Banners, buckles, trophies, and spotlight are all normal sought after items at a show in the livestock industry. While I am a fan of getting a reward on hard work and dedication it is not all about that when showing. Many people show and I think competition is a great thing to have in everyone’s life. Competition can make you work harder, stay dedicated, and find a passion for something always wanting better and more. Certainly some will disagree, but this is my blog and that is my feeling.
There are so many positives about the show industry. I have chosen to talk about three important aspects though and that is: character building, responsibility, and relationships.
Character building is a major part of every person’s life no matter what age and stage you might be at. From a young age to teen years it is extremely important to have positive role models and activities to help shape you. Showing helps make you a better person by giving you something to be dedicated to and help you find drive. If you do not want to be driven or dedicated then maybe showing is not for you. From the 4:30 mornings to the 12:30 nights you have to want it or you will want out quick. Wanting that project/friend to be the best they can be should help give someone the dedication that should help them in the work place one day so they do not just half…well you get the point. I am a believer that the show industry shapes you to being a better individual and have the character for life to succeed.
“Success isn’t owned, It’s leased and rent is due every day.” – JJ Watt, Professional Football Player
Responsibility, while some kids have household chores to do show kids have house and barn chores to do. When you want to sleep in extra on the Saturday morning while your mom cooks you breakfast your pigs/cows/horses/sheep are waiting for you to cook them breakfast. Responsibility is a never ending task when you mention showing. You have to care enough to know that the animal’s health and well-being comes first and that is something you can never forget. Making sure that you get out there and check if your calves are hot in the 90 degree day in July is a never ending task or the pig’s fans are doing their job without a few extra rinsing’s here and there. While some go to the pool and lay out, show kids are building their responsibility resume at home tending to the animals who rely on them.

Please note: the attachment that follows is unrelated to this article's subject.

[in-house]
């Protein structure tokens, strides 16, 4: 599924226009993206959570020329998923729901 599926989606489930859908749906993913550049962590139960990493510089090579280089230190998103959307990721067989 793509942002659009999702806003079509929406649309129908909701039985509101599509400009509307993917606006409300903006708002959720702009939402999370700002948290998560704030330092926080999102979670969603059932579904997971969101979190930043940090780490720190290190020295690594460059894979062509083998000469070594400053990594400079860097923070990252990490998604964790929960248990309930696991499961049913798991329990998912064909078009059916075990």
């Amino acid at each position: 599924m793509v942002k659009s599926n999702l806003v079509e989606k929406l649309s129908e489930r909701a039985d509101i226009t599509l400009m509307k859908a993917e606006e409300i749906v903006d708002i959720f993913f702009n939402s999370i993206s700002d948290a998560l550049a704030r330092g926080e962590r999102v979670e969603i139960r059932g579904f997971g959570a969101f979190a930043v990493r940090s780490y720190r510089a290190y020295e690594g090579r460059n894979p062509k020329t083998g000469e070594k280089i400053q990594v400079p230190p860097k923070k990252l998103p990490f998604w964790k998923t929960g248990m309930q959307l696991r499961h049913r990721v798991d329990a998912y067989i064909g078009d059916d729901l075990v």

The last topic to discuss is the relationships. Sure we can talk about everyone who married/dated someone they met at a show; that’s pretty common. But let’s talk about another lifelong relationship. The people you buy from, meet at the show, or show under all know someone else. If you are friendly and willing to talk to someone then, you never know when you will run into someone you know or need when you walk into that first interview out of college. The network of people is endless from one end of the country to the other and showing can build that for you.
While some may call it a waste of time or money I call it…a resume builder. The show industry can give you the good and the bad times but no matter what will always teach you about life. Banners, buckles, trophies, and spotlights are always there, it’s just what you make from them that counts.
My name is Matt O’Connor and I am currently a junior at Western Illinois University. I grew up in Valparaiso, Indiana where I grew up working for a few farmers and raising show pigs with my family. I transferred into WIU from Black Hawk East College in Kewanee, IL where I received an Associate’s degree in Ag Business. I really enjoy WIU from the stand point that there is always something going on and the amount of hands on learning you can receive is second to none. I will be graduating next May with a Bachelor’s degree in Ag Science where I look to go into the livestock nutrition field. I really enjoy my time here and look forward to making the most of these last two semesters. Thank you for reading my blog.